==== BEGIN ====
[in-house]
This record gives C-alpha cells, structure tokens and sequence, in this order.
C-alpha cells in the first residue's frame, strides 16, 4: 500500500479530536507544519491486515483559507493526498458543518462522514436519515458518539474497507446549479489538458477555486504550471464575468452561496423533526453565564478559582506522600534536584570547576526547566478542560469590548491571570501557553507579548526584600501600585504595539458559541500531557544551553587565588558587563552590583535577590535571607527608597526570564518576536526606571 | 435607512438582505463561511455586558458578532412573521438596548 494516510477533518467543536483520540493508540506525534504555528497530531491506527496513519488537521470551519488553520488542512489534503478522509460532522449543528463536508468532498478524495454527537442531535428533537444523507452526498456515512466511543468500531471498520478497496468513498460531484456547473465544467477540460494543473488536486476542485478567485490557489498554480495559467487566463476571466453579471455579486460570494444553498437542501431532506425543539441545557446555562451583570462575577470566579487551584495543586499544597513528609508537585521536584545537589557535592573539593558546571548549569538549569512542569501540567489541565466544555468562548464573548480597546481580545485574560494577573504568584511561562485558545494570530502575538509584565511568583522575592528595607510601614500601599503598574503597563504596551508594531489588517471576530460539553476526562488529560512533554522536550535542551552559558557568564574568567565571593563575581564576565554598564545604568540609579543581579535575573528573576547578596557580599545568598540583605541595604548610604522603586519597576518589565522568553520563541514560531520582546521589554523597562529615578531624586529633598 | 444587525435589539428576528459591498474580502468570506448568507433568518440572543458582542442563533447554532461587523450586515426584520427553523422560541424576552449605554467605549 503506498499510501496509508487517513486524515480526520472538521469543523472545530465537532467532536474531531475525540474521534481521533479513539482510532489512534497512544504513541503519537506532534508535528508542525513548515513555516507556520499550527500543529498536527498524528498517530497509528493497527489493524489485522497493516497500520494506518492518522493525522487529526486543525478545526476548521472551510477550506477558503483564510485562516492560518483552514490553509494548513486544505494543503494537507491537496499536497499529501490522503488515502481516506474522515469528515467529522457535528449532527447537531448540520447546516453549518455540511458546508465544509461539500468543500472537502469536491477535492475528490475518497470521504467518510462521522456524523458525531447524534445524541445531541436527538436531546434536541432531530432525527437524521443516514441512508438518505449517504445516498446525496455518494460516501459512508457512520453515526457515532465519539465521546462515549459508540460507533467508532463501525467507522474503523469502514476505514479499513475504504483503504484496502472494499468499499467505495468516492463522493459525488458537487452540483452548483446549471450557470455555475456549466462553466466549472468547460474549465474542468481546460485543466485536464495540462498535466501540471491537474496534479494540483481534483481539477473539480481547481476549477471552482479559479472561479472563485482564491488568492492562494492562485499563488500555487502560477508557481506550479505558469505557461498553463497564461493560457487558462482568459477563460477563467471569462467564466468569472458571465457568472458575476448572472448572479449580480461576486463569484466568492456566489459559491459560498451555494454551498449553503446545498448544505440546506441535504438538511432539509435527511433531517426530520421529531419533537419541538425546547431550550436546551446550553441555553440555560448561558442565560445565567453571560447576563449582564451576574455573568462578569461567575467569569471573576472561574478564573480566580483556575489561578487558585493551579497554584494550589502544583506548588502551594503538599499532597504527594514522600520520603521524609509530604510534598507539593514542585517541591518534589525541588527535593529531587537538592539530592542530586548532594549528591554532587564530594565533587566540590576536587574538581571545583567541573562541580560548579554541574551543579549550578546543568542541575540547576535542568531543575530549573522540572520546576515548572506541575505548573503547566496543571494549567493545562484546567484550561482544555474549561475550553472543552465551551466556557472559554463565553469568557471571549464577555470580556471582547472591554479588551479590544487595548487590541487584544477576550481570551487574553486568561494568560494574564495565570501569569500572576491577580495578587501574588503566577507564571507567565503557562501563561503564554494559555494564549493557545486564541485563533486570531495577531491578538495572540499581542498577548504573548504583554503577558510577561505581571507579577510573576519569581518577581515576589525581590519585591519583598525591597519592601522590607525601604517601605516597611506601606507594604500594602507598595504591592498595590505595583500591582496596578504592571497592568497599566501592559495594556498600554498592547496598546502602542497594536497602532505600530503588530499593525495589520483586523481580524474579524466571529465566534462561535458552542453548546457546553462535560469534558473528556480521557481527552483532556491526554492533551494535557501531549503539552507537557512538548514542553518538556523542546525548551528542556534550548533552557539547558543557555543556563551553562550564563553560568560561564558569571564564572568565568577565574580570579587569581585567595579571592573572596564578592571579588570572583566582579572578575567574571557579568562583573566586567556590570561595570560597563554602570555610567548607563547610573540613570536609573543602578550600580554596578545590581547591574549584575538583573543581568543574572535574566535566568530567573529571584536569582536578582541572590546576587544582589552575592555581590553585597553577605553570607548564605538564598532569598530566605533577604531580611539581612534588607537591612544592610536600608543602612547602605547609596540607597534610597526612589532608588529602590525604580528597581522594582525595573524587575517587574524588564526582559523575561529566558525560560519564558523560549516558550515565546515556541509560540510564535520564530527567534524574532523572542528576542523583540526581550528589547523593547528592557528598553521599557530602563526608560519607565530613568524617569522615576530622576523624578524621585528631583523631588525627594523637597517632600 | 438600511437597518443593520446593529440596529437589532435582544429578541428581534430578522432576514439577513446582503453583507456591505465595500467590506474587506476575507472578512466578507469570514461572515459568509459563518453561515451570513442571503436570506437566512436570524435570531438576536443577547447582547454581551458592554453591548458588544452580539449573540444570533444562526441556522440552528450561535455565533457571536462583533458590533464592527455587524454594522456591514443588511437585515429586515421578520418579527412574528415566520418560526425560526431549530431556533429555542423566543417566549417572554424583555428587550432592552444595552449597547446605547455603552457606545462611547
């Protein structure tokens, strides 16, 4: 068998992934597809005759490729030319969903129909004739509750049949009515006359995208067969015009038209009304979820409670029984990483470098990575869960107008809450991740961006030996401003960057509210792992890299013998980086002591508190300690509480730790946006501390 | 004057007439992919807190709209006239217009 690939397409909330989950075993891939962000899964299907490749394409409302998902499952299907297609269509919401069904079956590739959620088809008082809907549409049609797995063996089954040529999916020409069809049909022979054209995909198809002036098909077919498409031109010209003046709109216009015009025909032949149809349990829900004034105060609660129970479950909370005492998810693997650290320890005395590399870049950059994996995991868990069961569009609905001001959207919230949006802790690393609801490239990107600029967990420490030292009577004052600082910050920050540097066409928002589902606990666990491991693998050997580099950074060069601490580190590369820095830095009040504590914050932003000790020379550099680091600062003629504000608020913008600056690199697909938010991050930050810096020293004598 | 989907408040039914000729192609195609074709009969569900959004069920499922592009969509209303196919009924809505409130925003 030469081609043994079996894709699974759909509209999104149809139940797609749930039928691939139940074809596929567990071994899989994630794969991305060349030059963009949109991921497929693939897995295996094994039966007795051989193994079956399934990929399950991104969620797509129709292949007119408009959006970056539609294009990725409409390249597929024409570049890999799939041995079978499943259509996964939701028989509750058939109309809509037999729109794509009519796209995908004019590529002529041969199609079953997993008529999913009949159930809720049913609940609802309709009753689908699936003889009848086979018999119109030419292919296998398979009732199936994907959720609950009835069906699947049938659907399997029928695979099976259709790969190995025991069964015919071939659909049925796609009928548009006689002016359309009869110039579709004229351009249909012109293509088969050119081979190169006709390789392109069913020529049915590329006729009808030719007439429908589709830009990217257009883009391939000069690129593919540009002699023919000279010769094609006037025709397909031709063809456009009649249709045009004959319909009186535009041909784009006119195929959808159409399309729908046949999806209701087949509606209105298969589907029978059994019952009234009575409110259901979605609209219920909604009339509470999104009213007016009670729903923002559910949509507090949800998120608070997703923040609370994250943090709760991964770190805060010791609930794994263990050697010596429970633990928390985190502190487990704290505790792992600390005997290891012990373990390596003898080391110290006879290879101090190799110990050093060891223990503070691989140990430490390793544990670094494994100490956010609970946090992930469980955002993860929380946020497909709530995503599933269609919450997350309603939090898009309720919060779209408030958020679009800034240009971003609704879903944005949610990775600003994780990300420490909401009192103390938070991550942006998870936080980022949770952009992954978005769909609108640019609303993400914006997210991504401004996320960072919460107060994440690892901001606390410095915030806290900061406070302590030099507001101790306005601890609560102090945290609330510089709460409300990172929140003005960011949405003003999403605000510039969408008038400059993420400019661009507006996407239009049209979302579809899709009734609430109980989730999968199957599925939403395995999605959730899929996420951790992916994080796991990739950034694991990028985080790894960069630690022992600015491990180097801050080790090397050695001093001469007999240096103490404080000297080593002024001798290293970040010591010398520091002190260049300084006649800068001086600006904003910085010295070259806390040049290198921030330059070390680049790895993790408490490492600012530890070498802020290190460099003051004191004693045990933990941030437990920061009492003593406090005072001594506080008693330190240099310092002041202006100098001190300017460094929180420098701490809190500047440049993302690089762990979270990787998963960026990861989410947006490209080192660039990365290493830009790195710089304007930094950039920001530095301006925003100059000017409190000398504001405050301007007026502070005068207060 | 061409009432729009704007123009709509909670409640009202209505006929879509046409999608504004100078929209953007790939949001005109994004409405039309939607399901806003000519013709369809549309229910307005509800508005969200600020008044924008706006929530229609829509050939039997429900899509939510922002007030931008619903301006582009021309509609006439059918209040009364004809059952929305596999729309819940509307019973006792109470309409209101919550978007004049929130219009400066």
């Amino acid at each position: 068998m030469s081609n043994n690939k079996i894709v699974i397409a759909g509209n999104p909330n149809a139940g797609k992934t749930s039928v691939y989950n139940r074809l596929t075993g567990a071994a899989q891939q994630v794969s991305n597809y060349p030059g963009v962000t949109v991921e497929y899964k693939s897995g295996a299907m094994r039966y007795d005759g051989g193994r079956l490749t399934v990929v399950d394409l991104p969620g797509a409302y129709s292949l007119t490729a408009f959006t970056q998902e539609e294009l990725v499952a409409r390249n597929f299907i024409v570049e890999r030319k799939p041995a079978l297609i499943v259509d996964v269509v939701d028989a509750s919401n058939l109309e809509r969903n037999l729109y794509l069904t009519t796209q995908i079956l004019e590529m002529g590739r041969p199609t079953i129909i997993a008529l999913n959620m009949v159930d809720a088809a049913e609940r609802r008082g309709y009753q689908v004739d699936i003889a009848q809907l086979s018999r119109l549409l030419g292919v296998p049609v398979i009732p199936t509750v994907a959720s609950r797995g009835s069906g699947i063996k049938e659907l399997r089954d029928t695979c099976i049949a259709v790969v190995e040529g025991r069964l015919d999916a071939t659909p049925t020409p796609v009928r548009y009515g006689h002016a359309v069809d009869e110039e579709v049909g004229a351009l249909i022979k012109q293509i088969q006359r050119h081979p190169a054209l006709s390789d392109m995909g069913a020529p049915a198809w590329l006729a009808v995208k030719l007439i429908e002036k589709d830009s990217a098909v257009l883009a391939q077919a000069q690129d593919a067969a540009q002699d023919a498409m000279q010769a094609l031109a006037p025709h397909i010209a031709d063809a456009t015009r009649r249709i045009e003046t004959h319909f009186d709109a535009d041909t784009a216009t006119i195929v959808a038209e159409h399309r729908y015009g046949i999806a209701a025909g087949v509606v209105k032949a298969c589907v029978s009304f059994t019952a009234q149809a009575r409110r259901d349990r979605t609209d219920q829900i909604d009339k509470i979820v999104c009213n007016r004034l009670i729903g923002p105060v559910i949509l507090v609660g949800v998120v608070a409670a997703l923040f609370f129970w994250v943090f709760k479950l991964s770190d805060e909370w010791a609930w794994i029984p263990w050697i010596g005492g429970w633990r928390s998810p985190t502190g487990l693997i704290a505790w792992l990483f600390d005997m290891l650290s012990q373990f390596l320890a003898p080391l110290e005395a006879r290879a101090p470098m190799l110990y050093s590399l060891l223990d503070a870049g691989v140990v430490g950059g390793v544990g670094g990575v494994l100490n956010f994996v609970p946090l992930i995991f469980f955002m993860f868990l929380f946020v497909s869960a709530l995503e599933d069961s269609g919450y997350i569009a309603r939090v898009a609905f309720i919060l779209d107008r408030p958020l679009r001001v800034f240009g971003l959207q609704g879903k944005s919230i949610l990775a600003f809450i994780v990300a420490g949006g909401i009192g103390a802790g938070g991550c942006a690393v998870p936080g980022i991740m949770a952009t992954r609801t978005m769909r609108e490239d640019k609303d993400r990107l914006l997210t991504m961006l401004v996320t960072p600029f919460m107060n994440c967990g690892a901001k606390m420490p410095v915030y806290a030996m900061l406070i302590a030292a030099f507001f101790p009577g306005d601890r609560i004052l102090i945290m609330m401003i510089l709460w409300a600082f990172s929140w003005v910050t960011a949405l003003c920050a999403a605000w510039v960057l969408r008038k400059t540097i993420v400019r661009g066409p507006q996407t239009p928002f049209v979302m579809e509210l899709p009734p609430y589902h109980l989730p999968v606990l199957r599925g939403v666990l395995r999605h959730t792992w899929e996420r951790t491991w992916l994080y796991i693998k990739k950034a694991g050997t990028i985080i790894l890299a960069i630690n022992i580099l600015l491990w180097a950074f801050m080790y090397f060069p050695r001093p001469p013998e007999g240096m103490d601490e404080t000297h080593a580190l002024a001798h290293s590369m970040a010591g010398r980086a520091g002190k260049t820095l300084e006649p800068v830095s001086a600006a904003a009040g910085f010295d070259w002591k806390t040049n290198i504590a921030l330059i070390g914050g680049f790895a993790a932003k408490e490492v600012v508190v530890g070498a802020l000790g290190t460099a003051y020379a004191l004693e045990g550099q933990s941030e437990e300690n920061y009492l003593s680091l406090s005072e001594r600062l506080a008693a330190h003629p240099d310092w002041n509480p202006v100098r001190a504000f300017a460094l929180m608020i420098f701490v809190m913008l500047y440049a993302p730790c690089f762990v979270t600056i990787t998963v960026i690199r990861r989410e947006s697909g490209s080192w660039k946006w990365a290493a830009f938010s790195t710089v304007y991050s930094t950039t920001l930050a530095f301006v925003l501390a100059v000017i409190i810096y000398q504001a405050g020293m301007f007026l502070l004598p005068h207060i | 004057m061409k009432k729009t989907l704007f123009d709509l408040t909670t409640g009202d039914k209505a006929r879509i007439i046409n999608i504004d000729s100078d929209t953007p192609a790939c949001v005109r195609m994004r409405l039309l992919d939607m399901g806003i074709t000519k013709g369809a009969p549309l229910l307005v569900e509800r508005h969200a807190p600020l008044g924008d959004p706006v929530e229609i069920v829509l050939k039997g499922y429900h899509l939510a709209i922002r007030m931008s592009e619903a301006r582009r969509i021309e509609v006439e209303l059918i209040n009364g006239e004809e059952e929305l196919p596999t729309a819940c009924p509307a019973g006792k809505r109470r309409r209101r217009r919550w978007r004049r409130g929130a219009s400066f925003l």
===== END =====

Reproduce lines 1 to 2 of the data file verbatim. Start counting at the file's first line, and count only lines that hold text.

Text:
[in-house]
This record gives C-alpha cells, structure tokens and sequence, in this order.